Post traumatic pass the parcel stress disorder

Last year there was a poo on my daughter’s bedroom floor, this time it was vomit on the living room rug. These things might pass without remark at a first birthday party, where a nappy leak or a baby’s milky sick are to be expected, but my boy had four candles on his cake on Saturday. He’s a big boy now, and so are his friends, which made for a sizeable clean up operation; with an eventual decision to buy a new rug.

My friend Anne pointed out, “Louis isn’t very good with spinning,” just seconds before the carpet was decorated with regurgitated party rings and cheese straws.

I wanted to ask why Louis  allowed himself to be pushed into a stomach spinning frenzy on our Ikea swivel if he’s, “not good with spinning.”

Instead I went to look for the carpet shampoo. I value my friendships, even when my friend’s kids don’t value my floor coverings.

It was still a good party. I belive that birthday milestones should be celebrated by parents as well as children. After all child rearing goes unrewarded most of the year – so why not celebrate parental efforts on anniversary days?I feel like I’ve worked harder to bring my kids up, than they’ve worked to be brought up. All they have to do is play and stuff,  if I listed everything I’ve had to do this would be a very long blog post.

So while the kids got stuck into sausages on sticks and drank orange squash, I was chatting to my friends and handing out beers and glasses of fizzy wine. So far these joint grown-ups/kids celebrations have worked well. I’m lucky enough to have mum-friends who like it this way, and my boy hasn’t  yet noticed that I control his guest list.

I guess these boozy relaxed kids parties won’t last, by next year we’ll have reached the stage where  parents see a party invitation and chuckle with joy at the thought of  three hours of free babysitting.

I already notice the changes. This was the first year where I’ve been busy organising party games and activities. It was fun, even if I have revised my opinion of pass the parcel.  Isn’t pass the parcel the cruellest of all party games? It seems designed to turn sharing and patience into toddler extreme  sport. The challenge seems to be to test the mettle of the weaker kids, to see if they break down into materialistic monsters. It involves taunting children with gifts presented, then taken away, until they cry, and the music stops, and you give them stuff. If they take this as any kind of life lesson we’re all doomed.

Another party activity involved icing that’s  like play dough. I thought kids could model flowers or animals and decorate a cup cake each. Instead they plonked fat random wodges of icing on the cakes, and demanded that I mould yellow rubber ducks for them. These yellow ducks would each have eye colours to reflect the child’s favourite colour. At first I was flattered that they liked my yellow icing ducks, but by the time I  made the tenth duck it was unrecognisable as a water fowl, and I  got snappy if they wanted any eyes at all.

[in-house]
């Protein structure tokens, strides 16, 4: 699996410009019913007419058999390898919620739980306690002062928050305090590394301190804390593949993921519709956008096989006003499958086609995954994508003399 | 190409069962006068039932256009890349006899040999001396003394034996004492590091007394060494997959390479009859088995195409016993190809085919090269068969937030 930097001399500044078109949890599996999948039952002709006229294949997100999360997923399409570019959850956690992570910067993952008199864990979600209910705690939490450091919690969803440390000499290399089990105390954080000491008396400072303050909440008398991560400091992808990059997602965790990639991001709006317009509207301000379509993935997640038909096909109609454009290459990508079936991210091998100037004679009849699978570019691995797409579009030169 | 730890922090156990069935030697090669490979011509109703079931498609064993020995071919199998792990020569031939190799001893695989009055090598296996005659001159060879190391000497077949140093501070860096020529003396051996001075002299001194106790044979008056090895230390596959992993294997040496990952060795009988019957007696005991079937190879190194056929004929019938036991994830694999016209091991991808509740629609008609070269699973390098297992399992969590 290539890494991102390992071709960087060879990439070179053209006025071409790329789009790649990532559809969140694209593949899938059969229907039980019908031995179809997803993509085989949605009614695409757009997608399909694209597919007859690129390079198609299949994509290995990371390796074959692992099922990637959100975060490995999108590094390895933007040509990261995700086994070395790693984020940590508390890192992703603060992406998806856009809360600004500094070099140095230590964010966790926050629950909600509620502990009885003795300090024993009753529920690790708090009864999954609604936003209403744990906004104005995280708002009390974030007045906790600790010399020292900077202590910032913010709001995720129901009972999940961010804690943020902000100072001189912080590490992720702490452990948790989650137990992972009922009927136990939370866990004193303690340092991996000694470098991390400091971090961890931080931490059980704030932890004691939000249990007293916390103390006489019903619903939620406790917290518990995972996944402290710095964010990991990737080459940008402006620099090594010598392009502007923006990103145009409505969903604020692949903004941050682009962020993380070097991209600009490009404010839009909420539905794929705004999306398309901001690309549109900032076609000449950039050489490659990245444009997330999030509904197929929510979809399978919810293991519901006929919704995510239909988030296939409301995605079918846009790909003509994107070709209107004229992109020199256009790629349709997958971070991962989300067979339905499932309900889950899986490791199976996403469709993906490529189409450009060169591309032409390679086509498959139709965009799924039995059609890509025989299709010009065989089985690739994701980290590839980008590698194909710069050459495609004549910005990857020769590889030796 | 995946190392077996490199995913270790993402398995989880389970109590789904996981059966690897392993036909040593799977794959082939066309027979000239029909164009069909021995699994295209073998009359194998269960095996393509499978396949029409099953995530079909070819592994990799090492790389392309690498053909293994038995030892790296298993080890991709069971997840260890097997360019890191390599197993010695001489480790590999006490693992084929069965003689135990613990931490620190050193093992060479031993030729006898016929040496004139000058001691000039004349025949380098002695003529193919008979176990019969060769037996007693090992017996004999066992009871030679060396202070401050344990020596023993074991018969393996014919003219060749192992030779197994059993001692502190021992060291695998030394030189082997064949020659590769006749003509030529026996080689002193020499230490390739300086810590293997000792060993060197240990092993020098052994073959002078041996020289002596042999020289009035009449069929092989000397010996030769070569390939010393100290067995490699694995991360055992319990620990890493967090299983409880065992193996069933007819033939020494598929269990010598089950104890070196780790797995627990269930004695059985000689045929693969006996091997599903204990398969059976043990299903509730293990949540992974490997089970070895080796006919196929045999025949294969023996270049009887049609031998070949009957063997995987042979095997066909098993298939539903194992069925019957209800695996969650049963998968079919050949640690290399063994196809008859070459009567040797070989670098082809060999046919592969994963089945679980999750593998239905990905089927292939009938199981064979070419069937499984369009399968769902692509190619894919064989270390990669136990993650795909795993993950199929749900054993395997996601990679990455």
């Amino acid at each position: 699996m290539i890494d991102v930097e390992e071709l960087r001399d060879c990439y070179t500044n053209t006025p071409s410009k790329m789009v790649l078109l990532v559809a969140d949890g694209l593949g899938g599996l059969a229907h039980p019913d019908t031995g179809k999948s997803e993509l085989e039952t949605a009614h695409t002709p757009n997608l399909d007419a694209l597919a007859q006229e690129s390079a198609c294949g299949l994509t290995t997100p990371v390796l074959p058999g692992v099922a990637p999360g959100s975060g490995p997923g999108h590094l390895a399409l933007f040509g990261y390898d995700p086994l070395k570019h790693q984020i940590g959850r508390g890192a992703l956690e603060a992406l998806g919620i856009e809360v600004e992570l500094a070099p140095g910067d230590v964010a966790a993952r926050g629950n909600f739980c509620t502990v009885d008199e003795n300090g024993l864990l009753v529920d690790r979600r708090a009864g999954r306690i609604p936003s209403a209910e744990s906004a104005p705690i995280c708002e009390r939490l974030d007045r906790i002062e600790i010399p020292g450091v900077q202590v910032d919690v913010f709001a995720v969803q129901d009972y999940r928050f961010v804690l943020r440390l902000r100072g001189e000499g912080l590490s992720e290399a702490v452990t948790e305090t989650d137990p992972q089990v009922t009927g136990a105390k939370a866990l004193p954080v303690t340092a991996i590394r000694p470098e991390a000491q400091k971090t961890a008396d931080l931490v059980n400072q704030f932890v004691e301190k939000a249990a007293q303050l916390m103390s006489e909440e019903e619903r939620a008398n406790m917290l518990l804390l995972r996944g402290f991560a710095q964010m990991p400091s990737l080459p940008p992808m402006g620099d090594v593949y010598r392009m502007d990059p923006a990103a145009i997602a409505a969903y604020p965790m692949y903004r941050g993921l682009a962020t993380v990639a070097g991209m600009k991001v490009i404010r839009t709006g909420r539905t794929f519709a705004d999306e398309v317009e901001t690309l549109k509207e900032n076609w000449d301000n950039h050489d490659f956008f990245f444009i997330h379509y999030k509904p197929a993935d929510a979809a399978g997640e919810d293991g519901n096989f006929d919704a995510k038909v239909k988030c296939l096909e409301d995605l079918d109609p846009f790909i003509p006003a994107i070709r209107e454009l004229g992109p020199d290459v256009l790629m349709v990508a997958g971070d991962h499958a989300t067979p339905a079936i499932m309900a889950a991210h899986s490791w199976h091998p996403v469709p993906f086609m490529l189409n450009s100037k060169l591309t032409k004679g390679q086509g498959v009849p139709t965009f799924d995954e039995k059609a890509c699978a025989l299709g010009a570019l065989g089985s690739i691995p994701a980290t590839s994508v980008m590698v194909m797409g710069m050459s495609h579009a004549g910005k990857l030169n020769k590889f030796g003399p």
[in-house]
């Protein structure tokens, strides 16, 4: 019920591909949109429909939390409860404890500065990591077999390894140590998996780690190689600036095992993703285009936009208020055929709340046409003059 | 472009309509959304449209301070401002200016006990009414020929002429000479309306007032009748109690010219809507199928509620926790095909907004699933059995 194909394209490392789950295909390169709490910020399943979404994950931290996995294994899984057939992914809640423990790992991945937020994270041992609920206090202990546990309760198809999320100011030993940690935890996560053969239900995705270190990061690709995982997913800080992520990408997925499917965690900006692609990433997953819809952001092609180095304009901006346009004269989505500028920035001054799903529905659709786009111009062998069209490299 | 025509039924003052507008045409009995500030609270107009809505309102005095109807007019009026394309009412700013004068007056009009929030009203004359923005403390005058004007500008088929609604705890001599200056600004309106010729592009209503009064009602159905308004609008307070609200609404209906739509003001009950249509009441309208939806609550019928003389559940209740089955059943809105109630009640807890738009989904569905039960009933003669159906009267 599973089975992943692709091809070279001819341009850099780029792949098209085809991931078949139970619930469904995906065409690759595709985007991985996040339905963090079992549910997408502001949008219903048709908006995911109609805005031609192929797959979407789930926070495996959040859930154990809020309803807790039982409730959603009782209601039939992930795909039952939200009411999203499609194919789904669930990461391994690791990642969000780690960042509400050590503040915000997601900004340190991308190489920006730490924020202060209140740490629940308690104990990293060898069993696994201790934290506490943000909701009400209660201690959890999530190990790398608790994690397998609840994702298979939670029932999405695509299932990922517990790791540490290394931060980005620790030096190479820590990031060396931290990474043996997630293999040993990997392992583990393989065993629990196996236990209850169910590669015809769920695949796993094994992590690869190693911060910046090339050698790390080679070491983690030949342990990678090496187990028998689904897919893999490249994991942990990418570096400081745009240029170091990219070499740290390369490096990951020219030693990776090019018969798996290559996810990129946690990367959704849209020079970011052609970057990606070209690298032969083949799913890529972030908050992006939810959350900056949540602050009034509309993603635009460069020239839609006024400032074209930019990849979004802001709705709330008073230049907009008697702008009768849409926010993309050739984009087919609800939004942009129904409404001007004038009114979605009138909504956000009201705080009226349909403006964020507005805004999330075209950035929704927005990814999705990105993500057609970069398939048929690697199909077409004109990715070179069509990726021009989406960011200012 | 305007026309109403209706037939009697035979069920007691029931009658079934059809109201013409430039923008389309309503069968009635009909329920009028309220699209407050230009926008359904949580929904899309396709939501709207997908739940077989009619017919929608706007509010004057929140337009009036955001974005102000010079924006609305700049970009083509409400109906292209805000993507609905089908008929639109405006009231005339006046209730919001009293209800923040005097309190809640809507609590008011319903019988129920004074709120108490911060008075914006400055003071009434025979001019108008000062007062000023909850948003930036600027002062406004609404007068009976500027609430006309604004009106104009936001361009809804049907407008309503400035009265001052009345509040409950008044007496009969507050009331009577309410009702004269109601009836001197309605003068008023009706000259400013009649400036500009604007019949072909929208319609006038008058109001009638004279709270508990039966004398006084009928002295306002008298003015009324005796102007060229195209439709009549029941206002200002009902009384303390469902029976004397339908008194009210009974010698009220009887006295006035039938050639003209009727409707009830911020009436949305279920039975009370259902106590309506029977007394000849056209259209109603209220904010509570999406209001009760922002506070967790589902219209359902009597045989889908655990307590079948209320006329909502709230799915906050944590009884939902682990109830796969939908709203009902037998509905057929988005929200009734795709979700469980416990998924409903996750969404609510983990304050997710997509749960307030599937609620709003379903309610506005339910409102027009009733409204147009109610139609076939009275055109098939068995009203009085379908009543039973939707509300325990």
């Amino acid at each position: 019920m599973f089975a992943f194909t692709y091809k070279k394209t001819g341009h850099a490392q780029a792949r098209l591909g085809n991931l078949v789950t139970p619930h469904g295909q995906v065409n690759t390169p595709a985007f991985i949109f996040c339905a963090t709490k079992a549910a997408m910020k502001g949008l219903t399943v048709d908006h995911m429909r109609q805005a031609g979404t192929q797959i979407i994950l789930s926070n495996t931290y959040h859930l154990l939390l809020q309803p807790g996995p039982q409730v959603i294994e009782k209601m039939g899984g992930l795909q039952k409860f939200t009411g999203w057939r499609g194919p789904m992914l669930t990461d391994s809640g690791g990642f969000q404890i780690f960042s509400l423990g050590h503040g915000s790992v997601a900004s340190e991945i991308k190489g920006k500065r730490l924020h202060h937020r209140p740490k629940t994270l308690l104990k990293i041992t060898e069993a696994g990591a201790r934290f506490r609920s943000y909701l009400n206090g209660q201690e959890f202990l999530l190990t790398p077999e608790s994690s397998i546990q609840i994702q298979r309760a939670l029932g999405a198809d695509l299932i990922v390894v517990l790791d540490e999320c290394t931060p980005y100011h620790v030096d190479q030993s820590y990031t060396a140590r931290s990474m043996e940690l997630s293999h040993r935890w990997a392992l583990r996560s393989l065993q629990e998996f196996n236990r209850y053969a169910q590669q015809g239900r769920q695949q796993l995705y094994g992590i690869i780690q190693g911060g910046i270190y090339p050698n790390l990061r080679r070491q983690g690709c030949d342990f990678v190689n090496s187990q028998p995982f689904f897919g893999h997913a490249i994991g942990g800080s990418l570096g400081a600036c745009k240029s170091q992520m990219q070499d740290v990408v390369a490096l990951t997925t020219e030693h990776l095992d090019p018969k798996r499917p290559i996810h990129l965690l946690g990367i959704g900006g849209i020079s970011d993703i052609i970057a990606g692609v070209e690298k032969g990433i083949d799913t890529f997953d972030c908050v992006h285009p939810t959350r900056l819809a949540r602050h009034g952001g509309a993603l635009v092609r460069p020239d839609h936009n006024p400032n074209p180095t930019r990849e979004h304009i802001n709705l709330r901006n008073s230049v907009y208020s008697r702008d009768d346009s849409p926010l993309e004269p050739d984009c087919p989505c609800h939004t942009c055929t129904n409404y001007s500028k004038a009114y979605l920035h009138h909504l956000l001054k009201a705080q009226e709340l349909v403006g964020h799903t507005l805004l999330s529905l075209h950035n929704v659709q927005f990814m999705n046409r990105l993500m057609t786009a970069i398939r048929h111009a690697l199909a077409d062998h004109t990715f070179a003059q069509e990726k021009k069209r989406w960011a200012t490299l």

While I was model making I would look out of the window and see my friends in the sun drinking wine. But of course I was enjoying time with my boy and the other young party goers, and all our new friends in the duck family.

I was back at work  today, feeling shortchanged on the weekend. Although my boy’s party had been good I had spent most of Friday  and Saturday shopping, cooking, cleaning, duck-making, wrapping ten layers of pass the parcel, and soothing ten kids suffering from pass the parcel disappointment. I wonder whether this might  be some new syndrome? Post traumatic pass the parcel stress disorder..? I think I’ve got that.

Monday was my work anniversary, although it’s not  usually an occassion I celebrate. I  work at PokerStars and on the 12th of September 2001 I signed up to play poker, little knowing it would end with it paying my mortgage and giving me bundles of career satisfaction.

My work day anniversary was easier than my son turning four. I sat at my desk and got busy with stuff that made sense and caused no tears, and there was no poo or vomit or chaos,  and I wondered what my boy was doing at the childminders. My boy was four years old and four days and I was missing his special day, well isn’t every day special when you’re four?

I do love my job and I have to work, but sometimes I miss being a full time mum. Like most modern parents (and pass the parcel players) I wish that I could have it all.

Still, I could celebrate my boy’s four year and four days special day when he came home. I could make yellow ducks. Or any other animal on request.  I wouldn’t even mind if he told me his favourite colour was rainbow.

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